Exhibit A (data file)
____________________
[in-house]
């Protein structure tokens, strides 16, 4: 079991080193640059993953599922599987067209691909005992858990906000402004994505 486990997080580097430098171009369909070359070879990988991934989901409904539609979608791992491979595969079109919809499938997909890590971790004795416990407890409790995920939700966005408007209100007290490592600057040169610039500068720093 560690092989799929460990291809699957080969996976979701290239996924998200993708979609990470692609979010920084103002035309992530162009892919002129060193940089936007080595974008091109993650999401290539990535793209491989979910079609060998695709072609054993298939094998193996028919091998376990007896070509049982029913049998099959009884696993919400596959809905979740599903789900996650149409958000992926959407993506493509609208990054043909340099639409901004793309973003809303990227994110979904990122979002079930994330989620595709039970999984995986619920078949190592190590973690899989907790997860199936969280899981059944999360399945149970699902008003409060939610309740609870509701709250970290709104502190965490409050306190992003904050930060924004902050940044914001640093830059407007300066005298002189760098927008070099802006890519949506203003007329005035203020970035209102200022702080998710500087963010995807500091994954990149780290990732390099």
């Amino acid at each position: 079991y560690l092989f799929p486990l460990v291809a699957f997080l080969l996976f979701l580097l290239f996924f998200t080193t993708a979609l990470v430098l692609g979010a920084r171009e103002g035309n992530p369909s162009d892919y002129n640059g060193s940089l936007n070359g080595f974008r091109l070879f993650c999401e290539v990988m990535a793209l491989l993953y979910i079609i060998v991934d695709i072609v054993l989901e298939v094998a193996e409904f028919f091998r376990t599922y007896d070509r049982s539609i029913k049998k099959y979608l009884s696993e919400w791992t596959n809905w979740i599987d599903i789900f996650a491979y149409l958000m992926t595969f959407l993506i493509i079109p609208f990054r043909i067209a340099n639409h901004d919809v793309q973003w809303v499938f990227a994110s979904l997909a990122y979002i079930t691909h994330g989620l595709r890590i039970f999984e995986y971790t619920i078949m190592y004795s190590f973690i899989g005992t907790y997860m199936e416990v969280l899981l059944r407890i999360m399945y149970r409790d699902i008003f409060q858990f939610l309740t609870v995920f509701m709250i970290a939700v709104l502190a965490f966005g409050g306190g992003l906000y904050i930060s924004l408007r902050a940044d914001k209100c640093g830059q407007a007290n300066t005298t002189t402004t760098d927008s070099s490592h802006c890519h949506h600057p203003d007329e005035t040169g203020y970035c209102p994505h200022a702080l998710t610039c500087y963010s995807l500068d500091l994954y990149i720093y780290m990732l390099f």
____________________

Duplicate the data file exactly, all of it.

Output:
[in-house]
């Protein structure tokens, strides 16, 4: 079991080193640059993953599922599987067209691909005992858990906000402004994505 486990997080580097430098171009369909070359070879990988991934989901409904539609979608791992491979595969079109919809499938997909890590971790004795416990407890409790995920939700966005408007209100007290490592600057040169610039500068720093 560690092989799929460990291809699957080969996976979701290239996924998200993708979609990470692609979010920084103002035309992530162009892919002129060193940089936007080595974008091109993650999401290539990535793209491989979910079609060998695709072609054993298939094998193996028919091998376990007896070509049982029913049998099959009884696993919400596959809905979740599903789900996650149409958000992926959407993506493509609208990054043909340099639409901004793309973003809303990227994110979904990122979002079930994330989620595709039970999984995986619920078949190592190590973690899989907790997860199936969280899981059944999360399945149970699902008003409060939610309740609870509701709250970290709104502190965490409050306190992003904050930060924004902050940044914001640093830059407007300066005298002189760098927008070099802006890519949506203003007329005035203020970035209102200022702080998710500087963010995807500091994954990149780290990732390099």
């Amino acid at each position: 079991y560690l092989f799929p486990l460990v291809a699957f997080l080969l996976f979701l580097l290239f996924f998200t080193t993708a979609l990470v430098l692609g979010a920084r171009e103002g035309n992530p369909s162009d892919y002129n640059g060193s940089l936007n070359g080595f974008r091109l070879f993650c999401e290539v990988m990535a793209l491989l993953y979910i079609i060998v991934d695709i072609v054993l989901e298939v094998a193996e409904f028919f091998r376990t599922y007896d070509r049982s539609i029913k049998k099959y979608l009884s696993e919400w791992t596959n809905w979740i599987d599903i789900f996650a491979y149409l958000m992926t595969f959407l993506i493509i079109p609208f990054r043909i067209a340099n639409h901004d919809v793309q973003w809303v499938f990227a994110s979904l997909a990122y979002i079930t691909h994330g989620l595709r890590i039970f999984e995986y971790t619920i078949m190592y004795s190590f973690i899989g005992t907790y997860m199936e416990v969280l899981l059944r407890i999360m399945y149970r409790d699902i008003f409060q858990f939610l309740t609870v995920f509701m709250i970290a939700v709104l502190a965490f966005g409050g306190g992003l906000y904050i930060s924004l408007r902050a940044d914001k209100c640093g830059q407007a007290n300066t005298t002189t402004t760098d927008s070099s490592h802006c890519h949506h600057p203003d007329e005035t040169g203020y970035c209102p994505h200022a702080l998710t610039c500087y963010s995807l500068d500091l994954y990149i720093y780290m990732l390099f």